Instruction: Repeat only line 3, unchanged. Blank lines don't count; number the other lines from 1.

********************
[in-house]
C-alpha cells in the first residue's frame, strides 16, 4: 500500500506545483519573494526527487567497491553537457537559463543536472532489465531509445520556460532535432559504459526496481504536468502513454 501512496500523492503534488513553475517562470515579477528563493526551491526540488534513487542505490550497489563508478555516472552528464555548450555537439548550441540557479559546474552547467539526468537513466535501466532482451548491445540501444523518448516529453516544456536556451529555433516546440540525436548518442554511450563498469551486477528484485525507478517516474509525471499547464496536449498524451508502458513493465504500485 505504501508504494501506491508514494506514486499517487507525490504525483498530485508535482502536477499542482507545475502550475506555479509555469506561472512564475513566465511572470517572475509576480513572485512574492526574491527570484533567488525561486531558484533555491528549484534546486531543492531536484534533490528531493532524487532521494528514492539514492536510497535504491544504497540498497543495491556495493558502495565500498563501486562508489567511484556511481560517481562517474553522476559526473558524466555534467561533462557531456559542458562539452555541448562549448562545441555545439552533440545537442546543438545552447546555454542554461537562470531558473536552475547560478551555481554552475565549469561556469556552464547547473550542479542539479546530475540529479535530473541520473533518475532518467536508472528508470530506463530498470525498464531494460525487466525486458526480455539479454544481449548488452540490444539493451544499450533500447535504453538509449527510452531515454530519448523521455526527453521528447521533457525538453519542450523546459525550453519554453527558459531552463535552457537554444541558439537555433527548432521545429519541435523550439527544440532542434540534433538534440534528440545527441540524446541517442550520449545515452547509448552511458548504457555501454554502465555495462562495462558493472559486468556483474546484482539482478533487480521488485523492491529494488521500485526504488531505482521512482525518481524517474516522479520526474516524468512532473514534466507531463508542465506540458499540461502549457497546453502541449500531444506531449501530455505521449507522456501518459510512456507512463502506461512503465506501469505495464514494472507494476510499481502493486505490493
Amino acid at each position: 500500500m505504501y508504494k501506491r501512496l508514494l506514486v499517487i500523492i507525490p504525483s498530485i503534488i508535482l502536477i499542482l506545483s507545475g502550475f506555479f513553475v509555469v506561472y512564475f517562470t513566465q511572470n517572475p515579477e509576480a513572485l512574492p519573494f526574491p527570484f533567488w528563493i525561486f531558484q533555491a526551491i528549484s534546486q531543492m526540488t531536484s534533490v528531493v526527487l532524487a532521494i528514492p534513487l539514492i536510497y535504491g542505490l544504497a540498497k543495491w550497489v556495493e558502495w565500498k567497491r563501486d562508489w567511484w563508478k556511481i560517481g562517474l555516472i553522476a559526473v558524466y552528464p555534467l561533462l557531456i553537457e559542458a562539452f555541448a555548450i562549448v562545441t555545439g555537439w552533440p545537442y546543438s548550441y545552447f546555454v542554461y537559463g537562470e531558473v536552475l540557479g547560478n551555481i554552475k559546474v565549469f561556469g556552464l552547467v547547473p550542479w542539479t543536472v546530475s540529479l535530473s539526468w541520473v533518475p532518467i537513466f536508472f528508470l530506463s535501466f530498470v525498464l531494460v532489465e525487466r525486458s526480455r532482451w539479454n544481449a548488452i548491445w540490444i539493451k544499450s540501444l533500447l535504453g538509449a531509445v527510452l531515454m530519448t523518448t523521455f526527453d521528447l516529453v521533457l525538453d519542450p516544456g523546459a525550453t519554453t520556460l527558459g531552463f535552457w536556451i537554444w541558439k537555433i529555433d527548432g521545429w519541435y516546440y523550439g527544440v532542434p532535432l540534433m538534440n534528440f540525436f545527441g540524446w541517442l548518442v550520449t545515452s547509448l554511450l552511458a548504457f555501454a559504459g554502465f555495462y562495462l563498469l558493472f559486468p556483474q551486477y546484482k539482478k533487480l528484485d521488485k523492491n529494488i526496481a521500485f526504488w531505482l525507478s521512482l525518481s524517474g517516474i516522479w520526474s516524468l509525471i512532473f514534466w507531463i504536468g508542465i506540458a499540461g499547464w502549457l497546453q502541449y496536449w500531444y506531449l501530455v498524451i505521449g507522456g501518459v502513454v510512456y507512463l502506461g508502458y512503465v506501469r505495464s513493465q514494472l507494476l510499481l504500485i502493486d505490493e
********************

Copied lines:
Amino acid at each position: 500500500m505504501y508504494k501506491r501512496l508514494l506514486v499517487i500523492i507525490p504525483s498530485i503534488i508535482l502536477i499542482l506545483s507545475g502550475f506555479f513553475v509555469v506561472y512564475f517562470t513566465q511572470n517572475p515579477e509576480a513572485l512574492p519573494f526574491p527570484f533567488w528563493i525561486f531558484q533555491a526551491i528549484s534546486q531543492m526540488t531536484s534533490v528531493v526527487l532524487a532521494i528514492p534513487l539514492i536510497y535504491g542505490l544504497a540498497k543495491w550497489v556495493e558502495w565500498k567497491r563501486d562508489w567511484w563508478k556511481i560517481g562517474l555516472i553522476a559526473v558524466y552528464p555534467l561533462l557531456i553537457e559542458a562539452f555541448a555548450i562549448v562545441t555545439g555537439w552533440p545537442y546543438s548550441y545552447f546555454v542554461y537559463g537562470e531558473v536552475l540557479g547560478n551555481i554552475k559546474v565549469f561556469g556552464l552547467v547547473p550542479w542539479t543536472v546530475s540529479l535530473s539526468w541520473v533518475p532518467i537513466f536508472f528508470l530506463s535501466f530498470v525498464l531494460v532489465e525487466r525486458s526480455r532482451w539479454n544481449a548488452i548491445w540490444i539493451k544499450s540501444l533500447l535504453g538509449a531509445v527510452l531515454m530519448t523518448t523521455f526527453d521528447l516529453v521533457l525538453d519542450p516544456g523546459a525550453t519554453t520556460l527558459g531552463f535552457w536556451i537554444w541558439k537555433i529555433d527548432g521545429w519541435y516546440y523550439g527544440v532542434p532535432l540534433m538534440n534528440f540525436f545527441g540524446w541517442l548518442v550520449t545515452s547509448l554511450l552511458a548504457f555501454a559504459g554502465f555495462y562495462l563498469l558493472f559486468p556483474q551486477y546484482k539482478k533487480l528484485d521488485k523492491n529494488i526496481a521500485f526504488w531505482l525507478s521512482l525518481s524517474g517516474i516522479w520526474s516524468l509525471i512532473f514534466w507531463i504536468g508542465i506540458a499540461g499547464w502549457l497546453q502541449y496536449w500531444y506531449l501530455v498524451i505521449g507522456g501518459v502513454v510512456y507512463l502506461g508502458y512503465v506501469r505495464s513493465q514494472l507494476l510499481l504500485i502493486d505490493e